Great Expectations: How to Close Gaps and Grow Customer Loyalty

4 min read
May 24, 2022 5:43:08 PM


Minimizing the gap between customer expectations and experiences is the most valuable activity growth brands use to retain and grow their customer base.

When Maria left the restaurant after treating her husband to their first date night in months, she couldn’t help but feel cheated. It was supposed to be a special night for them, and while nothing went terribly wrong, there were a few things that took the shine off their evening: the air condition was on too high, the server left them too long between ordering drinks and food, and the presentation of their main course was a bit mediocre. She had high hopes for the restaurant and financially splurged for a date night to remember, but left feeling a bit ‘meh’ about it all.

“Would you go back there?” her husband asked. “I don’t think so, we should try somewhere else next time,” she replied.

Whether she knew it at the time or not, Maria felt the expectation-experience gap and it drove her future spending decisions. With the vast amount of restaurants available to us, we often conclude that we should explore somewhere new next time.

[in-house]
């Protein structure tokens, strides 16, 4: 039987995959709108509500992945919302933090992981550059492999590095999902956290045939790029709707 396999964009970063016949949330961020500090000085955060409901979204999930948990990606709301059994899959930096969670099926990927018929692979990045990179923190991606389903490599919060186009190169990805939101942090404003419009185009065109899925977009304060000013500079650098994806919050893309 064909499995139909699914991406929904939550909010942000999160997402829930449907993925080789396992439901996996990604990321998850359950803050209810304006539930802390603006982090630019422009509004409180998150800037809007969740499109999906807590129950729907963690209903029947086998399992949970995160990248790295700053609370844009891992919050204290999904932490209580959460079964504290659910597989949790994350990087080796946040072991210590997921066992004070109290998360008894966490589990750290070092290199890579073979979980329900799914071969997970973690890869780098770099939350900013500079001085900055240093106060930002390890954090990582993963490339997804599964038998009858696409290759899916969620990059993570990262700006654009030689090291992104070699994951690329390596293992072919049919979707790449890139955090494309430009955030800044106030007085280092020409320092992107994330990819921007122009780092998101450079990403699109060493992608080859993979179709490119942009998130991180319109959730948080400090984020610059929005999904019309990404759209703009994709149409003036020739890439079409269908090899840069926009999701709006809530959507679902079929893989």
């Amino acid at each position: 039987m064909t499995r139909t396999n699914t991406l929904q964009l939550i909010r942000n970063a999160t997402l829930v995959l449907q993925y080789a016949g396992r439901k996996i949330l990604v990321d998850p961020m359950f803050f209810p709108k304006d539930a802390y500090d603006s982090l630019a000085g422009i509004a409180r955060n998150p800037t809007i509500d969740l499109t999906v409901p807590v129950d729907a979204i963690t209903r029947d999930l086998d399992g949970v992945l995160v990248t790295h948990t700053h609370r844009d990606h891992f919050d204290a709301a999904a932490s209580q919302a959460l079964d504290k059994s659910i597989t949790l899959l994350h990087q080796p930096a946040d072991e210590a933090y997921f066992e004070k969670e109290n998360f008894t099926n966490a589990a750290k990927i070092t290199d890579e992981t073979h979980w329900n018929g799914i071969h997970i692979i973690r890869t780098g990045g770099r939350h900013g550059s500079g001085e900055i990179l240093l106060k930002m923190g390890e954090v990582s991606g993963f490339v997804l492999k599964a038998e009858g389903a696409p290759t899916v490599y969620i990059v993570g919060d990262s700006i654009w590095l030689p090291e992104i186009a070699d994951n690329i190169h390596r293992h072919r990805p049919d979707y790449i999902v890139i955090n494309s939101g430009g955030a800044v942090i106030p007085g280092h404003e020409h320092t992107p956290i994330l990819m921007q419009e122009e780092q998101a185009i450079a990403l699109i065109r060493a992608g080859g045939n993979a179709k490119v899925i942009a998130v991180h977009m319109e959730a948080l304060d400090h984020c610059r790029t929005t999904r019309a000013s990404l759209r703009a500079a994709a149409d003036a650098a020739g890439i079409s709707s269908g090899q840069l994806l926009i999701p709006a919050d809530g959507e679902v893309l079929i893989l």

A gap between an expectation and experience creates negative sentiment. When we experience “the gap,” we feel a bit cheated because our expectations weren’t met. And this gap doesn’t have to be large – it just needs to exist. We might feel that an experience wasn’t bad enough to complain about but the result is the same: a lost customer for the restaurant.



How The Expectation-Experience Gap Relates to Customer Loyalty

On the flip side, when a restaurant or delivery experience matches or exceeds our expectations, we have no reservations about returning. In fact, we’d likely choose to return with new customers in the form of family and friends. Attaining this level of loyalty from customers pays dividends as studies have shown that up to 70% of restaurant revenue comes from repeat customers.

So what builds true customer loyalty to a brand?
1. Meet customer expectations
2. Delivering an experience in which the customer feels as if they got what they paid for (value perception)

Indeed, a Deloitte study of restaurant consumers found that eight out of the top ten factors that induce repeat visits are related to fulfilling the brand promise on their menu and service offering, including food taste, prior experience, food quality, service speed, and friendliness of the staff.

Striving to eliminate the number of customers who experience gaps in these areas is critical in generating genuine loyalty to a brand. And the resulting financial impact is enormous: just a 2% increase in customer retention is the same as cutting costs by 10%! (Forrester)

The tricky part? Operationally delivering on a brand promise is incredibly complex. With rapid changes to the labor market, brands must rapidly train a new generation of workers who are new to the industry, which increases the challenge further.



How Brands Close Gaps